Government has notified the labour code on wages paving way for 50 crore workers to become eligible for mandatory minimum wages. The bill got the assent of the President on August 8, 2019 following which ministry of law and justice has published it in the gazette.
This is the first in a series of four labour codes proposed in the government’s labour reform initiative. The minimum wage fixed by the Centre will no longer be based on employment but on geography and skills.
As many as 17 labour laws are more than 50 years old and some even belong to the pre-Independence era. Labour ministry will soon notify the minimum wages in the country.
The code ensures minimum wages along with timely payment of wages to all employees and workers. Many unorganised sector workers like agricultural workers, painters, persons working in restaurants and dhabas and chowkidars, who were outside the ambit of minimum wages, will get legislative protection of minimum wages after the bill becomes an act.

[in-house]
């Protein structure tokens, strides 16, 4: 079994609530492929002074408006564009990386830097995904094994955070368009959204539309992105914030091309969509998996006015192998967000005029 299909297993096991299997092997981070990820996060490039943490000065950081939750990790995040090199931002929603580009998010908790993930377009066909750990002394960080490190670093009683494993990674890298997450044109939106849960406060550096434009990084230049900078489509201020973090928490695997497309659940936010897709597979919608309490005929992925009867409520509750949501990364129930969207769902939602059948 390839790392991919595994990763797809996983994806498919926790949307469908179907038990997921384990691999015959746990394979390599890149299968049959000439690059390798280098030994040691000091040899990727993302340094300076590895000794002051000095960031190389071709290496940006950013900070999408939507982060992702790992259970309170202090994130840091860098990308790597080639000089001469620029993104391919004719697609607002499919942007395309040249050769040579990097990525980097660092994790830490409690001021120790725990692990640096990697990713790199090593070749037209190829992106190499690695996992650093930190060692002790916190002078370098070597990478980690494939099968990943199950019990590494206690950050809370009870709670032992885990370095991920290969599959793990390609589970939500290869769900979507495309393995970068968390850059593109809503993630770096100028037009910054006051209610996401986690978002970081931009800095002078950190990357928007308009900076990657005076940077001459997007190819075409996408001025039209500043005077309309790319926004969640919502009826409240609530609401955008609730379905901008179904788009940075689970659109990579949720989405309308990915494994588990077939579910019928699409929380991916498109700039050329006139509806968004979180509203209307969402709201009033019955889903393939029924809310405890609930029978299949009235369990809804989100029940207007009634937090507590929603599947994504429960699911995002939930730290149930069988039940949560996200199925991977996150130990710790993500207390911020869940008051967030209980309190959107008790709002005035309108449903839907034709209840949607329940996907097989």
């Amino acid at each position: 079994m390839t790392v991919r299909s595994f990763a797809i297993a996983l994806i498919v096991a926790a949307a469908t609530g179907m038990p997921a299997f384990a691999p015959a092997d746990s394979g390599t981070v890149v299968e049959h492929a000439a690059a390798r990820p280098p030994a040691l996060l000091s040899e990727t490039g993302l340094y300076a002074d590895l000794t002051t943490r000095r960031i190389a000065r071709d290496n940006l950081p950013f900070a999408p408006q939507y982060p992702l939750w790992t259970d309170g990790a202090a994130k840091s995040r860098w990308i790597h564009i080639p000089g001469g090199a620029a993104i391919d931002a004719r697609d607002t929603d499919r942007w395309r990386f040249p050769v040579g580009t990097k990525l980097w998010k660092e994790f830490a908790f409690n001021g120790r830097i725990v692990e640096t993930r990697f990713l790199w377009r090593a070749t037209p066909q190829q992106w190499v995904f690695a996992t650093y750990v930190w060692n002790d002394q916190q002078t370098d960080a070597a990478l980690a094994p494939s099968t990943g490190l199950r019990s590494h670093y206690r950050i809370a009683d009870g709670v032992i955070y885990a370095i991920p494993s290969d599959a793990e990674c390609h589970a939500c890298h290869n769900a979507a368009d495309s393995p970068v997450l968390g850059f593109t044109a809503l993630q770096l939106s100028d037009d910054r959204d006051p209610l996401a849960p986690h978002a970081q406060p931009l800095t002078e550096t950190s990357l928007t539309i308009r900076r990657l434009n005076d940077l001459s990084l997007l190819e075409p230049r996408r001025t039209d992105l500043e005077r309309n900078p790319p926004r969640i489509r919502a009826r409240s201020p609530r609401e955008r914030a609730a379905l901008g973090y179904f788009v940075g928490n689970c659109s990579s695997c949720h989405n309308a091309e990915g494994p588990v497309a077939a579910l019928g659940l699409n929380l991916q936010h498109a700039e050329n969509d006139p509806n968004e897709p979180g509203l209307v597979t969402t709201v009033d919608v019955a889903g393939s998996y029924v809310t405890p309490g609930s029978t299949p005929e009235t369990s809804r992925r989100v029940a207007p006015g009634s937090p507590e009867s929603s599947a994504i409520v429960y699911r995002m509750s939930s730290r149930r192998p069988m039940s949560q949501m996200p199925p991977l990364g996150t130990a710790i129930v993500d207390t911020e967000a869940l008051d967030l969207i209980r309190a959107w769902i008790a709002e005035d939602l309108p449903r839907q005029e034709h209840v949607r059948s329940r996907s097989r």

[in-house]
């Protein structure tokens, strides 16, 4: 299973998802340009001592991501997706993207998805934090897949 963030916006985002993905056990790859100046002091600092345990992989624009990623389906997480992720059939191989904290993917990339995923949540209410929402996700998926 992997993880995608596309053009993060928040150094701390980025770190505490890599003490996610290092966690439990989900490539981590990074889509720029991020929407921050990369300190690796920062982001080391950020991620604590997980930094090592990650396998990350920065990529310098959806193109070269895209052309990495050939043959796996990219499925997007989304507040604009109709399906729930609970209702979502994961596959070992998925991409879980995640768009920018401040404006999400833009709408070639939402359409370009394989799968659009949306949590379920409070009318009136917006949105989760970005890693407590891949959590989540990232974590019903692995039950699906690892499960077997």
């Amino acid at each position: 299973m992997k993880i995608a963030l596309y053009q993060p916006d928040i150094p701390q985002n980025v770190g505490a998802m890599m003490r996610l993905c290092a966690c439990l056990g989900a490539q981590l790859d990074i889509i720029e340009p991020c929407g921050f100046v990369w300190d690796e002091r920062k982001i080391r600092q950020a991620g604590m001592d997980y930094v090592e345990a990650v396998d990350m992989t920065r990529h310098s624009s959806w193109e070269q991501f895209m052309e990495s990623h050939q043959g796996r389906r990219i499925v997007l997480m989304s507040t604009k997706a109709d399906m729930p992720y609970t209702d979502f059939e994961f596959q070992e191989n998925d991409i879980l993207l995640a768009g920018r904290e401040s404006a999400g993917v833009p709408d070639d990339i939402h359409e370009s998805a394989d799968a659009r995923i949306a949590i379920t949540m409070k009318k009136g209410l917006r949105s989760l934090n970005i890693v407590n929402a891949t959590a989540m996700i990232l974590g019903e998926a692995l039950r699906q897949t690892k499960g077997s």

Besides, the bill will ensure that employees getting a monthly salary are paid by the 7th of the following month. Those working on a weekly basis will be paid on the last day of the week and daily wagers should get them on the same day.
The Code on Wages seeks to universalise the provisions of minimum wages and timely payment of wages, which will be computed based on minimum living conditions. It is envisaged that states will notify payment of wages to workers through digital mode .
The bill was first introduced in the Lok Sabha in 2017 and was referred to the parliamentary standing committee, which submitted its report in December 2018. However, the bill lapsed after the dissolution of the 16th Lok Sabha.
Under the code on wages, the labour ministry plans to streamline the definition of wages by amalgamating four related statutes: the Minimum Wages Act, 1948, the Payment of Wages Act, 1936, the Payment of Bonus Act, 1965, and the Equal Remuneration Act, 1976.
There are currently about half a dozen definitions of wages in various acts across the Centre and the states, which employers must grapple with.
The labour ministry has decided to amalgamate 44 labour laws into four codes — on wages, industrial relations, social security, and safety, health and working conditions.